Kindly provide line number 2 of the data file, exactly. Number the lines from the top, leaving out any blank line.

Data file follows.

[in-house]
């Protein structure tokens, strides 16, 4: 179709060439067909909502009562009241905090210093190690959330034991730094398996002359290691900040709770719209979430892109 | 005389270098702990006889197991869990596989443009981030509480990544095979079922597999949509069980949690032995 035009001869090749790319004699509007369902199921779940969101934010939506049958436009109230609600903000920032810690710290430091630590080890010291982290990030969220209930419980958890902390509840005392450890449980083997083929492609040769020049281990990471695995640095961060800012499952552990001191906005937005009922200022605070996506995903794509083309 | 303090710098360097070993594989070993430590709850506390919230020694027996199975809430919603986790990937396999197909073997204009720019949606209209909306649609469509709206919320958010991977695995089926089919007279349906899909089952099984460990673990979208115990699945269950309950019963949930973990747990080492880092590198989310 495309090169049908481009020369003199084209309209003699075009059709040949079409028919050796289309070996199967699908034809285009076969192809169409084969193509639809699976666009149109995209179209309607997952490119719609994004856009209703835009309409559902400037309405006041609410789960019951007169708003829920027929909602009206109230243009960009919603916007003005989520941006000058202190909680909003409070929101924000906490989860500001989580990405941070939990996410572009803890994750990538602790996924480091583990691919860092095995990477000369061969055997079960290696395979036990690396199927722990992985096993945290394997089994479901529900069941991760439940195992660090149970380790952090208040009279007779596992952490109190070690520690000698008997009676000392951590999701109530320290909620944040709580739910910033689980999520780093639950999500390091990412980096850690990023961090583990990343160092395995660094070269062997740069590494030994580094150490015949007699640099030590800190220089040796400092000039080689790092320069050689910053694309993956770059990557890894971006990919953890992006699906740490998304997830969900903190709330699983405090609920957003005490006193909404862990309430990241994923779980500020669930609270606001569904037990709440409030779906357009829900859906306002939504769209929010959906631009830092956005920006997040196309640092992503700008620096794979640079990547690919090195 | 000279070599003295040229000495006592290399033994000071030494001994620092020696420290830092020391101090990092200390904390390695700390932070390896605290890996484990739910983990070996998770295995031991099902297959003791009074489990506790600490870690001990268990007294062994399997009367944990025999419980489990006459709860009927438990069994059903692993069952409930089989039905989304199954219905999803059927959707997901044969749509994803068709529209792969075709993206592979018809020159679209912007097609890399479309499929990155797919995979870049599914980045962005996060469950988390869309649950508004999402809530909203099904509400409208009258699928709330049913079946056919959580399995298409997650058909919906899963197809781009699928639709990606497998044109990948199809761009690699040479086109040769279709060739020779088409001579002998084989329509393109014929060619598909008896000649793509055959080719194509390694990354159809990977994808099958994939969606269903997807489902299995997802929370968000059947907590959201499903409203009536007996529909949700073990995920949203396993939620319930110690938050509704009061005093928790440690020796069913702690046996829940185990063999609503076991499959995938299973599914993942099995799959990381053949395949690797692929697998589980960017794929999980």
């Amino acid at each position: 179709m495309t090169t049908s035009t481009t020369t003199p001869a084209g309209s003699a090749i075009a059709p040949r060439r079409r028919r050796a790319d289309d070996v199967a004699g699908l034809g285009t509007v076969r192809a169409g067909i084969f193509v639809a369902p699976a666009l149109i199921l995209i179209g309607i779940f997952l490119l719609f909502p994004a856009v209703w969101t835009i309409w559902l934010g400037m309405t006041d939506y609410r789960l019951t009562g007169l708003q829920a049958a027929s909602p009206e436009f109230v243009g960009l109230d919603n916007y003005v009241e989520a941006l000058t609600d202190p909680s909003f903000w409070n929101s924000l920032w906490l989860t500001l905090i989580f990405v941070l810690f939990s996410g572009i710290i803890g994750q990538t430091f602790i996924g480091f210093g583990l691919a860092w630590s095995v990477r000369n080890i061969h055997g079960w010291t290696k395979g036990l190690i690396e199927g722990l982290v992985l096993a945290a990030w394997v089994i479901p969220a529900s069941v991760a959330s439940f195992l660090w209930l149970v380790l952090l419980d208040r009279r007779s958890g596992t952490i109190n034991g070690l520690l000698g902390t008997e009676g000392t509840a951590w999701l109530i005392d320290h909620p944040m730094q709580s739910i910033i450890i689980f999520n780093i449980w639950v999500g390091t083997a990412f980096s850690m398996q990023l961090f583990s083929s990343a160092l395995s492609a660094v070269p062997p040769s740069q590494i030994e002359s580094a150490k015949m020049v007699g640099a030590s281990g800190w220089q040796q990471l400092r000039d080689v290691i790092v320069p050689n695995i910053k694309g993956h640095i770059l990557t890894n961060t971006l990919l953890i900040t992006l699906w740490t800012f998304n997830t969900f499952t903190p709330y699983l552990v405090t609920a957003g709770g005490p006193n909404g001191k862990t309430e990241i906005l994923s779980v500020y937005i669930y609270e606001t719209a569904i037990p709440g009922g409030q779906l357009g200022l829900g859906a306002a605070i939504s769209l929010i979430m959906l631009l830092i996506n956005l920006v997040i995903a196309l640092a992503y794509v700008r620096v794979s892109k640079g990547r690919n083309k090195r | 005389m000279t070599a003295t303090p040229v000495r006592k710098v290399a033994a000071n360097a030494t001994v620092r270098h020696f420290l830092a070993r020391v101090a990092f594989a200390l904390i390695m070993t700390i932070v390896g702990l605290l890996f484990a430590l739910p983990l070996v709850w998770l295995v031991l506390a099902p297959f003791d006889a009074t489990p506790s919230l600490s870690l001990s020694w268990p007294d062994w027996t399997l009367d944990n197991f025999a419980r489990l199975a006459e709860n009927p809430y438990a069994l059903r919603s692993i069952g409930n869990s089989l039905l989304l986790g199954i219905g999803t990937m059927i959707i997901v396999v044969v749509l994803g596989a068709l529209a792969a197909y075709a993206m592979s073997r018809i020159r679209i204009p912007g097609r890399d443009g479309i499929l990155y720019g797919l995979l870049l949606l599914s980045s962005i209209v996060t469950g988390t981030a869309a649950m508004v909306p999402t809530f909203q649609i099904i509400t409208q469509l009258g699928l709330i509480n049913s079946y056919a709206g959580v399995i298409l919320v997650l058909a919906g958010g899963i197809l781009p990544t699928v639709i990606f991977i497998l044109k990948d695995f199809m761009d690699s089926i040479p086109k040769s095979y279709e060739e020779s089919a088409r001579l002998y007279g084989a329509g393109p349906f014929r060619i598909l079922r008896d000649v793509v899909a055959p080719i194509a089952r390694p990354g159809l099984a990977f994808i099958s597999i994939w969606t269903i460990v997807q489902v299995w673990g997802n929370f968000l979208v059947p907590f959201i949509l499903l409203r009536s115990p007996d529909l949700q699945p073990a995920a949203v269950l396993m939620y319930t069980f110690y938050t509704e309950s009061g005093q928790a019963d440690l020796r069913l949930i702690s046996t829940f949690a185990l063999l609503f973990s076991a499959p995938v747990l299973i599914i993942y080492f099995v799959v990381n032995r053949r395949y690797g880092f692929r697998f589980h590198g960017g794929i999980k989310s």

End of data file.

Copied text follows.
């Protein structure tokens, strides 16, 4: 179709060439067909909502009562009241905090210093190690959330034991730094398996002359290691900040709770719209979430892109 | 005389270098702990006889197991869990596989443009981030509480990544095979079922597999949509069980949690032995 035009001869090749790319004699509007369902199921779940969101934010939506049958436009109230609600903000920032810690710290430091630590080890010291982290990030969220209930419980958890902390509840005392450890449980083997083929492609040769020049281990990471695995640095961060800012499952552990001191906005937005009922200022605070996506995903794509083309 | 303090710098360097070993594989070993430590709850506390919230020694027996199975809430919603986790990937396999197909073997204009720019949606209209909306649609469509709206919320958010991977695995089926089919007279349906899909089952099984460990673990979208115990699945269950309950019963949930973990747990080492880092590198989310 495309090169049908481009020369003199084209309209003699075009059709040949079409028919050796289309070996199967699908034809285009076969192809169409084969193509639809699976666009149109995209179209309607997952490119719609994004856009209703835009309409559902400037309405006041609410789960019951007169708003829920027929909602009206109230243009960009919603916007003005989520941006000058202190909680909003409070929101924000906490989860500001989580990405941070939990996410572009803890994750990538602790996924480091583990691919860092095995990477000369061969055997079960290696395979036990690396199927722990992985096993945290394997089994479901529900069941991760439940195992660090149970380790952090208040009279007779596992952490109190070690520690000698008997009676000392951590999701109530320290909620944040709580739910910033689980999520780093639950999500390091990412980096850690990023961090583990990343160092395995660094070269062997740069590494030994580094150490015949007699640099030590800190220089040796400092000039080689790092320069050689910053694309993956770059990557890894971006990919953890992006699906740490998304997830969900903190709330699983405090609920957003005490006193909404862990309430990241994923779980500020669930609270606001569904037990709440409030779906357009829900859906306002939504769209929010959906631009830092956005920006997040196309640092992503700008620096794979640079990547690919090195 | 000279070599003295040229000495006592290399033994000071030494001994620092020696420290830092020391101090990092200390904390390695700390932070390896605290890996484990739910983990070996998770295995031991099902297959003791009074489990506790600490870690001990268990007294062994399997009367944990025999419980489990006459709860009927438990069994059903692993069952409930089989039905989304199954219905999803059927959707997901044969749509994803068709529209792969075709993206592979018809020159679209912007097609890399479309499929990155797919995979870049599914980045962005996060469950988390869309649950508004999402809530909203099904509400409208009258699928709330049913079946056919959580399995298409997650058909919906899963197809781009699928639709990606497998044109990948199809761009690699040479086109040769279709060739020779088409001579002998084989329509393109014929060619598909008896000649793509055959080719194509390694990354159809990977994808099958994939969606269903997807489902299995997802929370968000059947907590959201499903409203009536007996529909949700073990995920949203396993939620319930110690938050509704009061005093928790440690020796069913702690046996829940185990063999609503076991499959995938299973599914993942099995799959990381053949395949690797692929697998589980960017794929999980």